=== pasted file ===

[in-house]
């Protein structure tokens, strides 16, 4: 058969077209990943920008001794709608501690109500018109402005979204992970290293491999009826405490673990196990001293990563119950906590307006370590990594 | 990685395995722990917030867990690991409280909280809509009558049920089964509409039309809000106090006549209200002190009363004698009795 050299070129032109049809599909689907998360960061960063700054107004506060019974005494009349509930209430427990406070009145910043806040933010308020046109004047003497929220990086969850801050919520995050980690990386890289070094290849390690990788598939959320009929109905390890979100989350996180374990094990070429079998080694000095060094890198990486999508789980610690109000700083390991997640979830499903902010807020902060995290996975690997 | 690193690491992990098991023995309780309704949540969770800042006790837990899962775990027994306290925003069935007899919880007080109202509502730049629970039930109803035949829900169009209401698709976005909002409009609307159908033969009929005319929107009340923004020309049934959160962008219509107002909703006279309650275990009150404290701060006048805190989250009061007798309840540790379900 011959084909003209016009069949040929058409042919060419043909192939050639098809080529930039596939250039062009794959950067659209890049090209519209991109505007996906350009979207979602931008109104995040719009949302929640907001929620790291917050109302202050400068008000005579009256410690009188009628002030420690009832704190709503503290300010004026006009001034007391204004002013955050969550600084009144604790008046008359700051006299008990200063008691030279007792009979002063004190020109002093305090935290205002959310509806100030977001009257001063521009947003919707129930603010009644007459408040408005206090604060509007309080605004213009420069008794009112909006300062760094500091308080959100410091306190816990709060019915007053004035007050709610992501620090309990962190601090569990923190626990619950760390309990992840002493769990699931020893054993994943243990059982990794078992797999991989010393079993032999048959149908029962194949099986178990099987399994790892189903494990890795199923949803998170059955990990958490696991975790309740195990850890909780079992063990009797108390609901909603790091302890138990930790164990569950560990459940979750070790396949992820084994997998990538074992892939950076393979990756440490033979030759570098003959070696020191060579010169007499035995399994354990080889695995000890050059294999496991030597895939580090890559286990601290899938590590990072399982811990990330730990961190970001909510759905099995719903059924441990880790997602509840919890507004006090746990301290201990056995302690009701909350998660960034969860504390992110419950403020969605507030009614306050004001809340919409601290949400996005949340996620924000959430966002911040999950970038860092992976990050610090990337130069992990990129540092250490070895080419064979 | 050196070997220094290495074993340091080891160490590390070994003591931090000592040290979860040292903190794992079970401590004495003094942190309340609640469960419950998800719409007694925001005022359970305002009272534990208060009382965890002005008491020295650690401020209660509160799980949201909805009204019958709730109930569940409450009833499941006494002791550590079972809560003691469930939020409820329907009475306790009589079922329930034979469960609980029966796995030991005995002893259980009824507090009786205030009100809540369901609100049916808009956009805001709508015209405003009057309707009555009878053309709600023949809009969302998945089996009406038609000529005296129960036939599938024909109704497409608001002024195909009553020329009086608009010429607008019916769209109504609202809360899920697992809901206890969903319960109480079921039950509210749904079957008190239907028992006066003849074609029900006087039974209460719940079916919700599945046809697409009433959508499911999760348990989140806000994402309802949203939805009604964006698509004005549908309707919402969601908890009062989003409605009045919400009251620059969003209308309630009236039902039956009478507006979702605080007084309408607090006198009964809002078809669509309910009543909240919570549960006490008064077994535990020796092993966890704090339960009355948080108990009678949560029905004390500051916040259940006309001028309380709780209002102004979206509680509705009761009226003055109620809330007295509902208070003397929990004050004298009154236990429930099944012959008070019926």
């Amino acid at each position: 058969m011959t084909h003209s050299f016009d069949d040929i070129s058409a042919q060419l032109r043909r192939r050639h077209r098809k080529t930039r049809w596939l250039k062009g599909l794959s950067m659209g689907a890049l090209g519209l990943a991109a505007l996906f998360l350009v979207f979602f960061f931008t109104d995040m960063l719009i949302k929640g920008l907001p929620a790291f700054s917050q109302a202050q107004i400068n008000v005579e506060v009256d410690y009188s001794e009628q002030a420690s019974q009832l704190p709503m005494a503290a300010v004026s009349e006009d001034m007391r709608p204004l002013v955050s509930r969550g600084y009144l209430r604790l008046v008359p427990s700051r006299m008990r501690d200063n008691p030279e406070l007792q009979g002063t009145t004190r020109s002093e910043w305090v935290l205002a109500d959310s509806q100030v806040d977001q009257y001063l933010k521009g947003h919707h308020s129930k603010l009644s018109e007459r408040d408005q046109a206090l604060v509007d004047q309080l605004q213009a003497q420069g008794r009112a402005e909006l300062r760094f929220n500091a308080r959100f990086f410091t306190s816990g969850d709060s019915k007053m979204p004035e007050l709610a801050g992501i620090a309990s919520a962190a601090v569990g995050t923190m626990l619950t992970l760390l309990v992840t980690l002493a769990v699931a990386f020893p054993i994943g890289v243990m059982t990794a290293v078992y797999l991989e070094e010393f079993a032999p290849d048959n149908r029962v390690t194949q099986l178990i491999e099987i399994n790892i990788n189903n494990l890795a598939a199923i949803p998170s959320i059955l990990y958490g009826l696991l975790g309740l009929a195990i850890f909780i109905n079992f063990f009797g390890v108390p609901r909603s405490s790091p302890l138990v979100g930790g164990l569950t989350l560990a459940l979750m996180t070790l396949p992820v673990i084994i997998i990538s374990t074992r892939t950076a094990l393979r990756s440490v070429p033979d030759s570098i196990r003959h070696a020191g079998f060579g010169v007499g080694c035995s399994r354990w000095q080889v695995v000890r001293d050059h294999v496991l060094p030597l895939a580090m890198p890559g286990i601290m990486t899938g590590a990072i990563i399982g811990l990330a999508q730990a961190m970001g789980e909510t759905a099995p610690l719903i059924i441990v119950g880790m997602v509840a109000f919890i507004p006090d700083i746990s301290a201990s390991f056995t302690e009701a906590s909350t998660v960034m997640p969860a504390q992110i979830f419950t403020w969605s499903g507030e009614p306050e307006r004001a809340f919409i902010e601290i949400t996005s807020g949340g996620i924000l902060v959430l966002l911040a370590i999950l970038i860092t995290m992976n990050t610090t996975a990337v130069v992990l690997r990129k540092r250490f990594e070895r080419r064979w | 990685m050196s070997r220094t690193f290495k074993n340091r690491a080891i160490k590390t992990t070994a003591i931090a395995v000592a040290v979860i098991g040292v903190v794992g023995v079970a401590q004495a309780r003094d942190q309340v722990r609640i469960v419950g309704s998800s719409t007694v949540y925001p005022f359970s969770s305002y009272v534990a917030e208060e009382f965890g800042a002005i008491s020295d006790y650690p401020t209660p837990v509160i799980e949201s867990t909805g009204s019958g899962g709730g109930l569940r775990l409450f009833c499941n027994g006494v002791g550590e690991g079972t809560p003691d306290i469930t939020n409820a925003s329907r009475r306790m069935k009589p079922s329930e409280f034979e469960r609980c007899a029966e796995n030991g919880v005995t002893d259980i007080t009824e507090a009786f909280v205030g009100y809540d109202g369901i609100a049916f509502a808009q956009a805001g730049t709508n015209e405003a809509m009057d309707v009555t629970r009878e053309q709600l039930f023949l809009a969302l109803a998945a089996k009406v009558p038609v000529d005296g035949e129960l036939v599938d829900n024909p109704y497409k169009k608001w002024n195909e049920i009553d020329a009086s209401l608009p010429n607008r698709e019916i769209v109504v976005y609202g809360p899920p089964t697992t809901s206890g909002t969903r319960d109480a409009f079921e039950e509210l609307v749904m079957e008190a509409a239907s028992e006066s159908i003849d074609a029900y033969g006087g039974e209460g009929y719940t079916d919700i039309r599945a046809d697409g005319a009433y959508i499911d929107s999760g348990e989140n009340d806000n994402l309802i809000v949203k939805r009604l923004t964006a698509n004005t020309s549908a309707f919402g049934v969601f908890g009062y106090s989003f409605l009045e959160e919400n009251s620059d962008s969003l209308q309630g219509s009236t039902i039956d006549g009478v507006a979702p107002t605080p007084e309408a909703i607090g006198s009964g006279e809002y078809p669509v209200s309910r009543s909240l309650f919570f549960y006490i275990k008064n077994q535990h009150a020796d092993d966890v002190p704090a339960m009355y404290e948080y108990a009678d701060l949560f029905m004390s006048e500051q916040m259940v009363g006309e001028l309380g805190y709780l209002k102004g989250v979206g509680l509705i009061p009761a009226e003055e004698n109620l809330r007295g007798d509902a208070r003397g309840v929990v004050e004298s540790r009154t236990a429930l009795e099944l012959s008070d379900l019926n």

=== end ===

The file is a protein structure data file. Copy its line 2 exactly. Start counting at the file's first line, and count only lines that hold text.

């Protein structure tokens, strides 16, 4: 058969077209990943920008001794709608501690109500018109402005979204992970290293491999009826405490673990196990001293990563119950906590307006370590990594 | 990685395995722990917030867990690991409280909280809509009558049920089964509409039309809000106090006549209200002190009363004698009795 050299070129032109049809599909689907998360960061960063700054107004506060019974005494009349509930209430427990406070009145910043806040933010308020046109004047003497929220990086969850801050919520995050980690990386890289070094290849390690990788598939959320009929109905390890979100989350996180374990094990070429079998080694000095060094890198990486999508789980610690109000700083390991997640979830499903902010807020902060995290996975690997 | 690193690491992990098991023995309780309704949540969770800042006790837990899962775990027994306290925003069935007899919880007080109202509502730049629970039930109803035949829900169009209401698709976005909002409009609307159908033969009929005319929107009340923004020309049934959160962008219509107002909703006279309650275990009150404290701060006048805190989250009061007798309840540790379900 011959084909003209016009069949040929058409042919060419043909192939050639098809080529930039596939250039062009794959950067659209890049090209519209991109505007996906350009979207979602931008109104995040719009949302929640907001929620790291917050109302202050400068008000005579009256410690009188009628002030420690009832704190709503503290300010004026006009001034007391204004002013955050969550600084009144604790008046008359700051006299008990200063008691030279007792009979002063004190020109002093305090935290205002959310509806100030977001009257001063521009947003919707129930603010009644007459408040408005206090604060509007309080605004213009420069008794009112909006300062760094500091308080959100410091306190816990709060019915007053004035007050709610992501620090309990962190601090569990923190626990619950760390309990992840002493769990699931020893054993994943243990059982990794078992797999991989010393079993032999048959149908029962194949099986178990099987399994790892189903494990890795199923949803998170059955990990958490696991975790309740195990850890909780079992063990009797108390609901909603790091302890138990930790164990569950560990459940979750070790396949992820084994997998990538074992892939950076393979990756440490033979030759570098003959070696020191060579010169007499035995399994354990080889695995000890050059294999496991030597895939580090890559286990601290899938590590990072399982811990990330730990961190970001909510759905099995719903059924441990880790997602509840919890507004006090746990301290201990056995302690009701909350998660960034969860504390992110419950403020969605507030009614306050004001809340919409601290949400996005949340996620924000959430966002911040999950970038860092992976990050610090990337130069992990990129540092250490070895080419064979 | 050196070997220094290495074993340091080891160490590390070994003591931090000592040290979860040292903190794992079970401590004495003094942190309340609640469960419950998800719409007694925001005022359970305002009272534990208060009382965890002005008491020295650690401020209660509160799980949201909805009204019958709730109930569940409450009833499941006494002791550590079972809560003691469930939020409820329907009475306790009589079922329930034979469960609980029966796995030991005995002893259980009824507090009786205030009100809540369901609100049916808009956009805001709508015209405003009057309707009555009878053309709600023949809009969302998945089996009406038609000529005296129960036939599938024909109704497409608001002024195909009553020329009086608009010429607008019916769209109504609202809360899920697992809901206890969903319960109480079921039950509210749904079957008190239907028992006066003849074609029900006087039974209460719940079916919700599945046809697409009433959508499911999760348990989140806000994402309802949203939805009604964006698509004005549908309707919402969601908890009062989003409605009045919400009251620059969003209308309630009236039902039956009478507006979702605080007084309408607090006198009964809002078809669509309910009543909240919570549960006490008064077994535990020796092993966890704090339960009355948080108990009678949560029905004390500051916040259940006309001028309380709780209002102004979206509680509705009761009226003055109620809330007295509902208070003397929990004050004298009154236990429930099944012959008070019926």